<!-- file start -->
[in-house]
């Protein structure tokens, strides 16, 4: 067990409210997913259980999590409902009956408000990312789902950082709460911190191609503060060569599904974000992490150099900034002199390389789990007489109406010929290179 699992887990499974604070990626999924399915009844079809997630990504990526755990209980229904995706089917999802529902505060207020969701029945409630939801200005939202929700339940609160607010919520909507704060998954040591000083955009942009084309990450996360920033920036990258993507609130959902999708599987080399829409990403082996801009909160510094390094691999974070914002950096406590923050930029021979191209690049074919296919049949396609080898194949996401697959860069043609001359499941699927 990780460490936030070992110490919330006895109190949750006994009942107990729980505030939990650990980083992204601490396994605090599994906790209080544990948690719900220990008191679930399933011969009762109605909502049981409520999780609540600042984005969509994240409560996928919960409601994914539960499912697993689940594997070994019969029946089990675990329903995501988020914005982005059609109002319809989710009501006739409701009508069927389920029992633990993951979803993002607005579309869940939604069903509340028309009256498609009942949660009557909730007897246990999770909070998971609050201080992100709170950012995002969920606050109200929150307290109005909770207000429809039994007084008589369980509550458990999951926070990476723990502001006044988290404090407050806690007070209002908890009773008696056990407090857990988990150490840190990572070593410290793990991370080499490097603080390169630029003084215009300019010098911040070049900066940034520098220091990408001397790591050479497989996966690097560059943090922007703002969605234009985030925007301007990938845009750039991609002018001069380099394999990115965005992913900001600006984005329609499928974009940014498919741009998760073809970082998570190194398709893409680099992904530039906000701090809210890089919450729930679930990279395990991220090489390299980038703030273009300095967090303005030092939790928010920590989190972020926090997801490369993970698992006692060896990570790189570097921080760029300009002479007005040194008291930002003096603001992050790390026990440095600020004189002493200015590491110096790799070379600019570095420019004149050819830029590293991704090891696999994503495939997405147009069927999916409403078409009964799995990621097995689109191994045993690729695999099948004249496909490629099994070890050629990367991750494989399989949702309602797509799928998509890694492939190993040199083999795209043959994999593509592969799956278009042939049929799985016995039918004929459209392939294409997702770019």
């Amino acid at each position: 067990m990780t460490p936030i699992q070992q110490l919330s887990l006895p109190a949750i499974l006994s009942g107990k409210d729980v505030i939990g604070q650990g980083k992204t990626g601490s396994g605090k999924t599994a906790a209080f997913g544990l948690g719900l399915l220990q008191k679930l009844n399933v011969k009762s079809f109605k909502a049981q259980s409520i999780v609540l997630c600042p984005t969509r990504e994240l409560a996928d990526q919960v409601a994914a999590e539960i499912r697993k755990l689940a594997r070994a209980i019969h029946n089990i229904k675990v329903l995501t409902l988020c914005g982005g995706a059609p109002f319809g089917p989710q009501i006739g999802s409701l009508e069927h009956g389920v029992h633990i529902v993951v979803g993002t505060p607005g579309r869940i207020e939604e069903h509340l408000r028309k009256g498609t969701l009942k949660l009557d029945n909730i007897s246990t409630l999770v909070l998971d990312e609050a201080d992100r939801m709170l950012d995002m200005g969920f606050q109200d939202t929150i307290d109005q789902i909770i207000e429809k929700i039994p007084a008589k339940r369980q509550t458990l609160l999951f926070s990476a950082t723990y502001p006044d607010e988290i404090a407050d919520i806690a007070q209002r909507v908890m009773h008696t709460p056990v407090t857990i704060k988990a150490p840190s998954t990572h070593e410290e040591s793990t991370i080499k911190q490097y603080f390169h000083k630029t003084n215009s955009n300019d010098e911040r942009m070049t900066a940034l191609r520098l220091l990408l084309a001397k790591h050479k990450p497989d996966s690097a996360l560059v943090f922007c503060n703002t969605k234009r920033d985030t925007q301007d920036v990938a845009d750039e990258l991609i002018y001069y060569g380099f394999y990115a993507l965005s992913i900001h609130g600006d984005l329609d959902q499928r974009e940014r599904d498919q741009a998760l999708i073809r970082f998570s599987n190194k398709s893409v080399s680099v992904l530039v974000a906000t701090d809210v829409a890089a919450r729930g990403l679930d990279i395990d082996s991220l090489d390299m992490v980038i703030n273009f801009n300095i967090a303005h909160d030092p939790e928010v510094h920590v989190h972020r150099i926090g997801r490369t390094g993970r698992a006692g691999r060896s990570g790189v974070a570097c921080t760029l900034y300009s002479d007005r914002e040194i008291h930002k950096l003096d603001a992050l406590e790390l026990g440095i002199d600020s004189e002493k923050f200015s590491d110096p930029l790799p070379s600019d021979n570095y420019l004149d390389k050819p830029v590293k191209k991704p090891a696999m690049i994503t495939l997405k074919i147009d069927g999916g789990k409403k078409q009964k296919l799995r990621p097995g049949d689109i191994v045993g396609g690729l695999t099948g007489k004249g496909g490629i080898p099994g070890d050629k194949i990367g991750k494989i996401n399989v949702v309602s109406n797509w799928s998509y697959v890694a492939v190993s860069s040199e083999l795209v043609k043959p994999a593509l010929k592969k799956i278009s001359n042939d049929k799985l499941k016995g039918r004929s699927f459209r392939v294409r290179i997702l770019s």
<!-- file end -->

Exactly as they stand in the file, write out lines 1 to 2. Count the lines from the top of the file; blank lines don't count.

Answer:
[in-house]
């Protein structure tokens, strides 16, 4: 067990409210997913259980999590409902009956408000990312789902950082709460911190191609503060060569599904974000992490150099900034002199390389789990007489109406010929290179 699992887990499974604070990626999924399915009844079809997630990504990526755990209980229904995706089917999802529902505060207020969701029945409630939801200005939202929700339940609160607010919520909507704060998954040591000083955009942009084309990450996360920033920036990258993507609130959902999708599987080399829409990403082996801009909160510094390094691999974070914002950096406590923050930029021979191209690049074919296919049949396609080898194949996401697959860069043609001359499941699927 990780460490936030070992110490919330006895109190949750006994009942107990729980505030939990650990980083992204601490396994605090599994906790209080544990948690719900220990008191679930399933011969009762109605909502049981409520999780609540600042984005969509994240409560996928919960409601994914539960499912697993689940594997070994019969029946089990675990329903995501988020914005982005059609109002319809989710009501006739409701009508069927389920029992633990993951979803993002607005579309869940939604069903509340028309009256498609009942949660009557909730007897246990999770909070998971609050201080992100709170950012995002969920606050109200929150307290109005909770207000429809039994007084008589369980509550458990999951926070990476723990502001006044988290404090407050806690007070209002908890009773008696056990407090857990988990150490840190990572070593410290793990991370080499490097603080390169630029003084215009300019010098911040070049900066940034520098220091990408001397790591050479497989996966690097560059943090922007703002969605234009985030925007301007990938845009750039991609002018001069380099394999990115965005992913900001600006984005329609499928974009940014498919741009998760073809970082998570190194398709893409680099992904530039906000701090809210890089919450729930679930990279395990991220090489390299980038703030273009300095967090303005030092939790928010920590989190972020926090997801490369993970698992006692060896990570790189570097921080760029300009002479007005040194008291930002003096603001992050790390026990440095600020004189002493200015590491110096790799070379600019570095420019004149050819830029590293991704090891696999994503495939997405147009069927999916409403078409009964799995990621097995689109191994045993690729695999099948004249496909490629099994070890050629990367991750494989399989949702309602797509799928998509890694492939190993040199083999795209043959994999593509592969799956278009042939049929799985016995039918004929459209392939294409997702770019």